How to Send and Receive SMS Messages Using Python and Plivo’s Messaging API
- 08 Jan 2021
Your company has settled on Plivo to handle its voice and messaging communications, and now it’s your job to start integrating Plivo into your company’s applications. Don’t worry — Plivo has Python SMS API Python SDK to help you out. You can use it write Python applications that send and receive SMS messages.
To get started, you need a Plivo account — sign up with your work email address if you don’t have one already. If this is your first time using Plivo APIs, follow our instructions to set up a Python development environment.
Send an SMS message
Now you’re ready to start. Create a file called send_sms.py and paste into it this code.
1 2 3 4 5 6 7 8 import plivo client = plivo.RestClient('<auth_id>','<auth_token>') message_created = client.messages.create( src='<sender_id>', dst='<destination_number>', text='Hello, world!' )
Replace the auth placeholders with actual values from the Plivo console. Replace the phone number placeholders with actual phone numbers in E.164 format (for example, +12025551234). In countries other than the US and Canada you can use a sender ID for the message source. You must have a Plivo phone number to send messages to the US or Canada; you can rent a Plivo number from Phone Numbers > Buy Numbers on the Plivo console or via the Numbers API. Save the file and run it.
$ python send_sms.py
Note: If you’re using a Plivo Trial account, you can send messages only to phone numbers that have been verified with Plivo. You can verify (sandbox) a number by going to the console’s Phone Numbers > Sandbox Numbers page.
Receive an SMS message
Of course sending messages is only half of the equation. Plivo supports receiving SMS text messages in many countries (see our SMS API coverage page and click on the countries you’re interested in). When someone sends an SMS message to a Plivo phone number, you can receive it on your server by setting a Message URL in your Plivo application. Plivo will send the message along with other parameters to your Message URL. You can implement this using a Flask web app.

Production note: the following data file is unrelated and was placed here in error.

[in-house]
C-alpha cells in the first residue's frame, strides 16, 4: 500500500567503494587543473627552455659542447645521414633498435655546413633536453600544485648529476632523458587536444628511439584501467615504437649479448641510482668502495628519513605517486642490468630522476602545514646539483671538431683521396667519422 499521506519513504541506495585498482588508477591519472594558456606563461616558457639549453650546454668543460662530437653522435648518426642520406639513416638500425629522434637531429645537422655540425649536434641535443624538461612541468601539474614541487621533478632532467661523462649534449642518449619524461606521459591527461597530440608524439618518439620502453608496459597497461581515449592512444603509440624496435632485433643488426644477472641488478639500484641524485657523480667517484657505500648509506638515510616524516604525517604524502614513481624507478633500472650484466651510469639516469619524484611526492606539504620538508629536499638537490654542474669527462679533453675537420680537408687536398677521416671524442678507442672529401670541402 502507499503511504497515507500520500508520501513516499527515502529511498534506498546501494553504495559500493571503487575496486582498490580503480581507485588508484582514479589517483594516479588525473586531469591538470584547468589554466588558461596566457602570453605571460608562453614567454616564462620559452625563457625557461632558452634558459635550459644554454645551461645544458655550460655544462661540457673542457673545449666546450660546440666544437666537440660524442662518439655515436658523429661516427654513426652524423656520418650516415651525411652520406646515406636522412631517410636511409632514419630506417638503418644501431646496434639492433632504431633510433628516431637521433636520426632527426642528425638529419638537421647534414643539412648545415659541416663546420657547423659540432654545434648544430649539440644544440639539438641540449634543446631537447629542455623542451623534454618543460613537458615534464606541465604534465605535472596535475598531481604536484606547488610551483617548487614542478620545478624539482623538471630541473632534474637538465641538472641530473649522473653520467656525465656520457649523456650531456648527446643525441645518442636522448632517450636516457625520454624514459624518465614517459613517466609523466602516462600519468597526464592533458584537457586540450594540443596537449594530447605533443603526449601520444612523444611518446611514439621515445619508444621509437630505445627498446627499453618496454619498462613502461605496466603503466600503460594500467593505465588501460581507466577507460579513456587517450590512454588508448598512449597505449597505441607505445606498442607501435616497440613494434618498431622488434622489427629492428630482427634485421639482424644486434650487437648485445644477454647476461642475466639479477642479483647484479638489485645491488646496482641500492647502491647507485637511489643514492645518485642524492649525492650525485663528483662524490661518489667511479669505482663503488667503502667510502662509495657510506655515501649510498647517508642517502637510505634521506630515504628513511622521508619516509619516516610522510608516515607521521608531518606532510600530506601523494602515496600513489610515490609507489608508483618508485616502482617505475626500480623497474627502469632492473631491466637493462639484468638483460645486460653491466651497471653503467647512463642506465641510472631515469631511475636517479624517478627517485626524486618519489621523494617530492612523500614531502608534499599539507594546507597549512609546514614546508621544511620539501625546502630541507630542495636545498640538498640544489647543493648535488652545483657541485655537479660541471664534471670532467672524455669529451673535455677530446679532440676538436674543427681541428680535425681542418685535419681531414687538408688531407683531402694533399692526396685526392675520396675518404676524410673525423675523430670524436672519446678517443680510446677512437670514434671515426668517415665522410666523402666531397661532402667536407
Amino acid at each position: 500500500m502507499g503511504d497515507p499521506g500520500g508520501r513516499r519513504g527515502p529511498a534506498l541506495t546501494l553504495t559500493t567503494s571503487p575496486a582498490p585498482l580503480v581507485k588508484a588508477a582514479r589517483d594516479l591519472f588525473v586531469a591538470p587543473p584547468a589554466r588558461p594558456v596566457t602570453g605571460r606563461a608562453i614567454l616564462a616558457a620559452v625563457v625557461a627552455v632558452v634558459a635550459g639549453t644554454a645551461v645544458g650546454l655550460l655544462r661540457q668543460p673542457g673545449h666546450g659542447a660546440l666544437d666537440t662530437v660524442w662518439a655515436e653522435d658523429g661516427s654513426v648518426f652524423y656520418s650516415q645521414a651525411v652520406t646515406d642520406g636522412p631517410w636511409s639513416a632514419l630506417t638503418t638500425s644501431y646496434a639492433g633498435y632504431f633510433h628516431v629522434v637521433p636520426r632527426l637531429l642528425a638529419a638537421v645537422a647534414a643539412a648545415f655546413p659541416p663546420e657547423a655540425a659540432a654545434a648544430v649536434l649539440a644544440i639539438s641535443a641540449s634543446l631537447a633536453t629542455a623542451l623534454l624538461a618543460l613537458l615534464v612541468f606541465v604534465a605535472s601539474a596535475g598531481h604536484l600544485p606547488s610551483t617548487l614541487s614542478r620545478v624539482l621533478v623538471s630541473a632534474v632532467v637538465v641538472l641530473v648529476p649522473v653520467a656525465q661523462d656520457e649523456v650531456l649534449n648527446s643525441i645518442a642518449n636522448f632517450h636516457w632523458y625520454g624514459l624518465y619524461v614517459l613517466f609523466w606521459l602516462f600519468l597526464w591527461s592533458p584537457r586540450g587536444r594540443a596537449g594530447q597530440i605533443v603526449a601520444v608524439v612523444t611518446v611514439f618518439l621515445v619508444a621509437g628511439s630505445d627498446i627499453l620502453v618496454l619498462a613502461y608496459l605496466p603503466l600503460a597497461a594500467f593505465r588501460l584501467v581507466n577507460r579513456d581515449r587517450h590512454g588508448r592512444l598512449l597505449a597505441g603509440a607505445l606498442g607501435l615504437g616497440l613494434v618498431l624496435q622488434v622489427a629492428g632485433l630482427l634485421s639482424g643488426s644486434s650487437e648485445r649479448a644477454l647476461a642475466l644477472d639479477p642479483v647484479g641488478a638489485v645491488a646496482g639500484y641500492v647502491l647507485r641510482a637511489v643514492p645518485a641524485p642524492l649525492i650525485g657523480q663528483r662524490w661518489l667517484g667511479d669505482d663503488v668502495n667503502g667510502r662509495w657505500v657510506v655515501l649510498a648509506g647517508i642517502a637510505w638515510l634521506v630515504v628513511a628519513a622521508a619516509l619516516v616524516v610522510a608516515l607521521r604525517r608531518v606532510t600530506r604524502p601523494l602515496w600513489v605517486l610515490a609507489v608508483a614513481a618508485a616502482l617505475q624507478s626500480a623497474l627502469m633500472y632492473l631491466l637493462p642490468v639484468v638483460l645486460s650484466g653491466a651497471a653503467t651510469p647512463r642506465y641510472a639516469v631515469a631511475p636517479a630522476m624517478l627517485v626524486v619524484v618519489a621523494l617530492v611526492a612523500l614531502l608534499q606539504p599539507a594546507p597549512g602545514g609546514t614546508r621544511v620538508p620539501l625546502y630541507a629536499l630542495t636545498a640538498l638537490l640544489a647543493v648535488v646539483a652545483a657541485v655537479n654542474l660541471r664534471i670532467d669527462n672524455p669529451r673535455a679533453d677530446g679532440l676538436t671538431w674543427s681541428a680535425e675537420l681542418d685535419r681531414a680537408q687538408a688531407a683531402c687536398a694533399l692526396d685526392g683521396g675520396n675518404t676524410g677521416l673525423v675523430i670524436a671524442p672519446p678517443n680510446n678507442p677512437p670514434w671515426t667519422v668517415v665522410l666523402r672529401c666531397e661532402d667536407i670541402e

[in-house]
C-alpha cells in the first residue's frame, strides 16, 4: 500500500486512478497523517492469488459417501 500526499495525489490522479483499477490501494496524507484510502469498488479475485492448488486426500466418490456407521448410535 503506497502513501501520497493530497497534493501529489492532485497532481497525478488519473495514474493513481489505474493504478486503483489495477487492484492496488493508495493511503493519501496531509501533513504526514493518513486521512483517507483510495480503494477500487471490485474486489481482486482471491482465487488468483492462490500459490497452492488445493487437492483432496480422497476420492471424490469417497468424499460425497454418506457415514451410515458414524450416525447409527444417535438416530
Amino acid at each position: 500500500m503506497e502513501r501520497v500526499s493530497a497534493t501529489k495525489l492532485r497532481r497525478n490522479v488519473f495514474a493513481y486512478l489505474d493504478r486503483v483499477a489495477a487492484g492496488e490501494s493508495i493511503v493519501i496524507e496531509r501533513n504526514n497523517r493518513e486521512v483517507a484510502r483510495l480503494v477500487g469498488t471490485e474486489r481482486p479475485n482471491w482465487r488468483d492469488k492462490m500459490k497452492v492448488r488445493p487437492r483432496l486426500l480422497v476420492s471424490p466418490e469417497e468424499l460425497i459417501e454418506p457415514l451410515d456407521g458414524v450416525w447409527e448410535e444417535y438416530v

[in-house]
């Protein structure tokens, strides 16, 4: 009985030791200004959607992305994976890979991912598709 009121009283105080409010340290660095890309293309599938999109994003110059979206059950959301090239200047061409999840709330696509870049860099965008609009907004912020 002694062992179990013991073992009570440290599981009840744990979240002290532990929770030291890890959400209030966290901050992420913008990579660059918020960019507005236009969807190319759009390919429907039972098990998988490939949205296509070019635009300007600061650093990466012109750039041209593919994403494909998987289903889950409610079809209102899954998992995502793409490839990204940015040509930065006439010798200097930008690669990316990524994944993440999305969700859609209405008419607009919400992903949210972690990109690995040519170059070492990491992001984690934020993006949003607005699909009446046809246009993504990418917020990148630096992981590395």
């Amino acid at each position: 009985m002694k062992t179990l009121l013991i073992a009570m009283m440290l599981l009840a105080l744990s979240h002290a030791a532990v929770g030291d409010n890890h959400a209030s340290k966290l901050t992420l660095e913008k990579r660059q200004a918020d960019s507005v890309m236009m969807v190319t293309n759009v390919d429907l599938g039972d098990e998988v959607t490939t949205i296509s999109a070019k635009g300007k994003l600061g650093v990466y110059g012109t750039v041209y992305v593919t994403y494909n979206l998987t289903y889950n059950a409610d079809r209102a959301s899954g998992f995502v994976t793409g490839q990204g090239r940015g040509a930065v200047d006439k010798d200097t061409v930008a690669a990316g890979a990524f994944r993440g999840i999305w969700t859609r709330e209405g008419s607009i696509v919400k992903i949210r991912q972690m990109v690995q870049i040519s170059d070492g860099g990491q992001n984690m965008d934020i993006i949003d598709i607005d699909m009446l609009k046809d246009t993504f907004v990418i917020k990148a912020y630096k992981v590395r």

First, optionally, set up a virtual environment to keep these packages isolated from others on your system. Then create a file called receive_sms.py (or whatever name you like) and paste into it this code.
1 2 3 4 5 6 7 8 9 10 11 12 13 14 15 16 from flask import Flask, request app = Flask(__name__) @app.route('/receive_sms/', methods=['GET', 'POST']) def inbound_sms(): from_number = request.values.get('From') to_number = request.values.get('To') text = request.values.get('Text') print('Message received - From: %s, To: %s, Text: %s' %(from_number, to_number, text)) return 'Message Received' if __name__ == '__main__': app.run(host='0.0.0.0', debug=True)
Save the file and run it.
$ python receive_sms.py
You should then be able to see your basic server app in action on http://localhost:5000/receive_sms/.
That’s fine for testing, but it’s not much good if you can’t connect to the internet to receive incoming messages and handle callbacks. For that, we recommend using ngrok, which exposes local servers behind NATs and firewalls to the public internet over secure tunnels. Install it and run ngrok on the command line, specifying the port that hosts the application on which you want to receive messages.
./ngrok http [portnum]
Ngrok will display a forwarding link that you can use as a webhook to access your local server using the public network.
Now you can create an application to receive SMS messages (follow our Quickstart guide for details).
And that’s all there is to sending SMS with Python. Don’t use Python? Don’t worry — we have SDKs for Java, PHP, Node.js, Ruby, .NET Core, .NET Framework, and Go.
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